It’s that time of year again. With a pen in hand, you flip through the pages, circling what looks good, hoping you’ll get what you want and praying that what you get will be as good as it looks on paper.
Poring over the new Alberta Seed Guide may feel a little like flipping through the Sears Wish Book as a kid — but how do you know if you’re picking a superstar or a stinker?
“Superstar is in the eye of the beholder,” said Trent Whiting, Alberta and B.C. marketing rep for SeCan. “Across all crop kinds, there are a lot of fabulous varieties. Everybody has really, really good genetics out there right now. So it’s got to be tailored to what works best in your operation.”
And just like you wouldn’t get rid of your old toys on Christmas Day to make room for the new, you’ve got to be sure that the new variety you’re getting is better than the one you’re currently growing.
“My recommendation for anybody trying something new is, don’t toss out the old one that you’re growing unless you really, really don’t like it,” said Whiting. “What you’re growing might be the best fit for your operation, so you need to compare it against the new.”
One of the mistakes producers make in picking a new variety is looking at all the shiny bells and whistles that a new variety may offer — higher yield, better standability, improved disease resistance — while forgetting about the benefits of their current variety.
“Sometimes people knee-jerk switch from one variety to another because of one problem they had, and then they’ll get into something that will cause them a different problem,” said Greg Stamp, head of seed sales for Stamp Seeds.
So when picking a new variety, you’ve got to think about not only what you’re trying to get away from, but also what you’re trying to move toward.
“You’ve always got to ask yourself when you’re growing something new, what’s next year going to look like?” said Whiting. “Some of it is crystal-balling, but some of it is making sure you have your rotations in place and trying not to chase the market, as hard as that is.
“It’s about trying to do just a little bit better for next year.”
That’s not to say that you shouldn’t try a new variety, he added. While it’s possible to get a sense of how a variety will perform on a given operation based on regional variety trial results, “Alberta is such a huge geography” and it can be hard to predict how they’ll really do on the farm.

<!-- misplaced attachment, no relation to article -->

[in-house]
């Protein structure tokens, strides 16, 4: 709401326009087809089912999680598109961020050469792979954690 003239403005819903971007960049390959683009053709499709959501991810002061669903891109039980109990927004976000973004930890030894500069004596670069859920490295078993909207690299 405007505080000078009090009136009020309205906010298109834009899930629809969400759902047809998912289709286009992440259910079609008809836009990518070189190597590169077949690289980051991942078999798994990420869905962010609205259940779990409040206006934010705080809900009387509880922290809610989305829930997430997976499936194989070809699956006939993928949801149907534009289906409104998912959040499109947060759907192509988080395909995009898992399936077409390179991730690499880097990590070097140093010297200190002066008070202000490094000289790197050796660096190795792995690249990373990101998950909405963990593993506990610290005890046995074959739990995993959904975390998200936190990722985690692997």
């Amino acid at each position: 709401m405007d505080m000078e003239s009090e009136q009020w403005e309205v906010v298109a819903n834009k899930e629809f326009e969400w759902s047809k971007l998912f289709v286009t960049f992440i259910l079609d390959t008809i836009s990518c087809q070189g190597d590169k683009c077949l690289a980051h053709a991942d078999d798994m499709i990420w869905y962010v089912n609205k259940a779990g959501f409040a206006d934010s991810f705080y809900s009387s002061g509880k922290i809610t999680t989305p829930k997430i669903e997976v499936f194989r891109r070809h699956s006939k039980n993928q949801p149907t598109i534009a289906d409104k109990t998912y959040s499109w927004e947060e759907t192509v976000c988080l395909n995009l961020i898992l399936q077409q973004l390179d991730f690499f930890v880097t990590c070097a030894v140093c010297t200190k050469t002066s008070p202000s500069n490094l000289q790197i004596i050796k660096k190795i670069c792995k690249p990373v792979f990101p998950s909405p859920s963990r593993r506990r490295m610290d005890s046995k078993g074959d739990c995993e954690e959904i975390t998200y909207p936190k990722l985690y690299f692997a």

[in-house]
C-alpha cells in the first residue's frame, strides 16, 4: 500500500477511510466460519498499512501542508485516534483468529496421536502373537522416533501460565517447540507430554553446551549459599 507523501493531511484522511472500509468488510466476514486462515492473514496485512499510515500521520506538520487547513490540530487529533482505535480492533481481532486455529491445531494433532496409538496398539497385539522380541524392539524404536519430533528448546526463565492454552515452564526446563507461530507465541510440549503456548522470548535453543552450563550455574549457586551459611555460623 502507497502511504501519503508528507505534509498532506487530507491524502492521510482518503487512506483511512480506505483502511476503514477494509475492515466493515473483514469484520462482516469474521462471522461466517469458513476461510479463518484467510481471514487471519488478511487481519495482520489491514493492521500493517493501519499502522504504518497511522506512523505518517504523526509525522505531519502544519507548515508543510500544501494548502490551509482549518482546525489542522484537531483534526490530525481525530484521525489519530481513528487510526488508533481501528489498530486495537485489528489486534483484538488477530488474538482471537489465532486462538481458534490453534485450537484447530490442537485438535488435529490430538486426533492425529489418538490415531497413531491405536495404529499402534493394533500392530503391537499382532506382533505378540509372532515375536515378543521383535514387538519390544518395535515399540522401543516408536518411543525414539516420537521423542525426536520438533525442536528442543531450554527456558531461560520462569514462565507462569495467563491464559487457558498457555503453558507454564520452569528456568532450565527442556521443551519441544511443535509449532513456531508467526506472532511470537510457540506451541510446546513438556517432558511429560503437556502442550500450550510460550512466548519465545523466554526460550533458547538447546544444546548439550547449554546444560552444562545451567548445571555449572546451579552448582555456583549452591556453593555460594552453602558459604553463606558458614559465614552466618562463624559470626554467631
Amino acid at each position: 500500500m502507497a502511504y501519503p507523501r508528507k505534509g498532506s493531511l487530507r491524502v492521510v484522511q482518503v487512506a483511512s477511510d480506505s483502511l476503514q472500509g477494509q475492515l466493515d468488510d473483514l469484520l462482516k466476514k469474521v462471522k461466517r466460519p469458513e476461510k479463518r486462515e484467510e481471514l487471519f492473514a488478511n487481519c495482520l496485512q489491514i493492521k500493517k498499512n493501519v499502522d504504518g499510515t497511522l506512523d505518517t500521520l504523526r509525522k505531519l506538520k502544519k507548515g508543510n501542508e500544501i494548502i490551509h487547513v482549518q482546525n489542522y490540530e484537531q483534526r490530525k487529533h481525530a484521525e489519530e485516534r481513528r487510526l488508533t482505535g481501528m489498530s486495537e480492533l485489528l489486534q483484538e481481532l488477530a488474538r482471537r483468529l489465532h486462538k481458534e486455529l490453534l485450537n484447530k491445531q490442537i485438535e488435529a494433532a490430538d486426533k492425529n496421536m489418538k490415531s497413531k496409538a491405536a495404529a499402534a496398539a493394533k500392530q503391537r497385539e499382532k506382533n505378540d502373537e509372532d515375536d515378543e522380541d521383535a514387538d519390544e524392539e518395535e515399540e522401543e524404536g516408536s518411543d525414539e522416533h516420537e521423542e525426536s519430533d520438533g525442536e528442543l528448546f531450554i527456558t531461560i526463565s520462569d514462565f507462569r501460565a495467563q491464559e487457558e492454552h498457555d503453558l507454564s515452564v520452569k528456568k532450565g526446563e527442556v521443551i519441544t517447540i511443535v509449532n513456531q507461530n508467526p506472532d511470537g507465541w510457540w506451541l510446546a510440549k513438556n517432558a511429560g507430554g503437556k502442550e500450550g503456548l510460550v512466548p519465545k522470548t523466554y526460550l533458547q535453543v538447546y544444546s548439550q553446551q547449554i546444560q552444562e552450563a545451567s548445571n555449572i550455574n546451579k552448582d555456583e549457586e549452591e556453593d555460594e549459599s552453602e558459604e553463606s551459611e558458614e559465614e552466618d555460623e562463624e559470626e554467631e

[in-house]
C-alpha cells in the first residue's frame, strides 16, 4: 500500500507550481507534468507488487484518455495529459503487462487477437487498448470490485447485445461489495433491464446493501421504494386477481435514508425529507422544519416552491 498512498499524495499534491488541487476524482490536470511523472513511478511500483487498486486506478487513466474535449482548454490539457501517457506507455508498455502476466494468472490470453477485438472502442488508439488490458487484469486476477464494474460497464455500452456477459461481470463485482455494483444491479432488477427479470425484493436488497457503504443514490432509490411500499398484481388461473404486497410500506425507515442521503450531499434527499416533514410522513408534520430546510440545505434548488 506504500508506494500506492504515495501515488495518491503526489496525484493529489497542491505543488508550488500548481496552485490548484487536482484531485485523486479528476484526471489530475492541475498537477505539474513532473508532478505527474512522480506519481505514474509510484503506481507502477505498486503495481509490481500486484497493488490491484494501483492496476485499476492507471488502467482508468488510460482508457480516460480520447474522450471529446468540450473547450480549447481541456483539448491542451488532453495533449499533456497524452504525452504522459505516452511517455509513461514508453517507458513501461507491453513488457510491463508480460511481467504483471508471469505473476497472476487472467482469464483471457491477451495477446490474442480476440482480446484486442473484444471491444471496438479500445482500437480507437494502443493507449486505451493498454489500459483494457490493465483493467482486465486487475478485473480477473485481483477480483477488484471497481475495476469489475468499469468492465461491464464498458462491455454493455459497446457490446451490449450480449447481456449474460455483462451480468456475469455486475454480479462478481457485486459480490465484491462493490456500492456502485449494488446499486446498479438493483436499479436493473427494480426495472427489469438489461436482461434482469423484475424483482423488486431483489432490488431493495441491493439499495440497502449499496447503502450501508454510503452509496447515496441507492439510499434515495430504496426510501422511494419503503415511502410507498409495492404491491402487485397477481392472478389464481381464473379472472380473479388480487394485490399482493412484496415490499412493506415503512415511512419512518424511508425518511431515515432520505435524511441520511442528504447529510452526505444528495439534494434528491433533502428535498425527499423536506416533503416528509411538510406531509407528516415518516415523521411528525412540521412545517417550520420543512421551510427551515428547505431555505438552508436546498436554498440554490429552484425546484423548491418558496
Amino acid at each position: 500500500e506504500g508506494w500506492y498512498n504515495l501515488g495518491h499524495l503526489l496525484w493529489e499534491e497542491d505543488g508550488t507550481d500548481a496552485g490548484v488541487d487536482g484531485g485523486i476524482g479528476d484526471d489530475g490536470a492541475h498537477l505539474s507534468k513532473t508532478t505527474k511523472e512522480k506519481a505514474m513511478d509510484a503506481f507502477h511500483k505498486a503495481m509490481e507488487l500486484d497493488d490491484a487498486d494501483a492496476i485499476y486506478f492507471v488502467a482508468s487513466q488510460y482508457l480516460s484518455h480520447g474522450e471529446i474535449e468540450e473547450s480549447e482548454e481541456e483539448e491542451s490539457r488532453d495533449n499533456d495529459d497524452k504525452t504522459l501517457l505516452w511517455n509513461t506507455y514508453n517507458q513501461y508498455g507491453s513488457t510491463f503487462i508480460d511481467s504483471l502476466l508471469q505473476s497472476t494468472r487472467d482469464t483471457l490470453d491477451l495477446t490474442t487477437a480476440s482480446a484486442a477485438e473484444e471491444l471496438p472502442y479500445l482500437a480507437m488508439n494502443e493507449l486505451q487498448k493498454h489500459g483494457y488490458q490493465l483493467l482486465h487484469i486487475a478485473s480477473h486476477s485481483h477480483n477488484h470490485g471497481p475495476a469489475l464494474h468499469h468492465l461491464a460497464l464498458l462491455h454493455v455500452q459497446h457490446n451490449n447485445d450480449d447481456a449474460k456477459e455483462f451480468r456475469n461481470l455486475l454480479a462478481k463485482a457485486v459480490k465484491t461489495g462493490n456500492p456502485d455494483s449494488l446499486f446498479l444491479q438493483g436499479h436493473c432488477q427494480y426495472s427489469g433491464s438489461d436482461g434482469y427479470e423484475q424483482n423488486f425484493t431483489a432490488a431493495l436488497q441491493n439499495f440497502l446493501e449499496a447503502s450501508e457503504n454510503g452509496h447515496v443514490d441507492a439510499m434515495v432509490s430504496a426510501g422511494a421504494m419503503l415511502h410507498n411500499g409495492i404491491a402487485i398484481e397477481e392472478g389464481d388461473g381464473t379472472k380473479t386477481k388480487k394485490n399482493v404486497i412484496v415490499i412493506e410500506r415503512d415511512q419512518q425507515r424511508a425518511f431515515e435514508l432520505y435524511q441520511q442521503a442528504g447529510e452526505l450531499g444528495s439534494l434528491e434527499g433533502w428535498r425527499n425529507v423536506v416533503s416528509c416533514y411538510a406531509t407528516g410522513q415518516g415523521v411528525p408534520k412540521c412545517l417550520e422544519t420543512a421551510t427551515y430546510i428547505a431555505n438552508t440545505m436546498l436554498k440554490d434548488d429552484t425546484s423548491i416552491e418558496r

“You can have a best guess, but you won’t know until you try them,” he said. “So you’ll want to look at what you like and don’t like about your current variety and really figure out what you’re growing and why you’re growing it. Then you can make the tweaks.”
For new wheat varieties in Alberta, Whiting is most excited about AAC Wheatland VB (varietal blend) hitting the market this year.
“It’s a brand new midge-tolerant CWRS that stands phenomenal and yields well,” he said. “It’s kind of everything in one package from a wheat standpoint. I’ve seen it a lot, and I’m personally really excited about it.”
Wheatland is a “good next step” for producers who have grown AAC Brandon in the past, as is AAC LeRoy VB, another new midge-tolerant CWRS wheat variety this year.
“It seems like the midge-tolerant wheats — at least the current ones — are market leaders for yield as well,” said Stamp, adding they could replace some acres that were previously seeded to Brandon.
“We’re not necessarily growing them for midge tolerance. We’re growing them because they’re a great variety, and the midge tolerance is coming along with it.”
That’s becoming increasingly important as midge numbers in Alberta start to creep up, said Whiting, who didn’t think Alberta had a midge problem until he harvested a demo site north of Edmonton this year and saw the damage for himself.
“Two out of 10 of the hard red spring wheats had excessive midge damage to the point where it actually cost them a grade,” he said. “I would have never thought we had midge in that area — not even remotely. But it’s out there way more than we think.”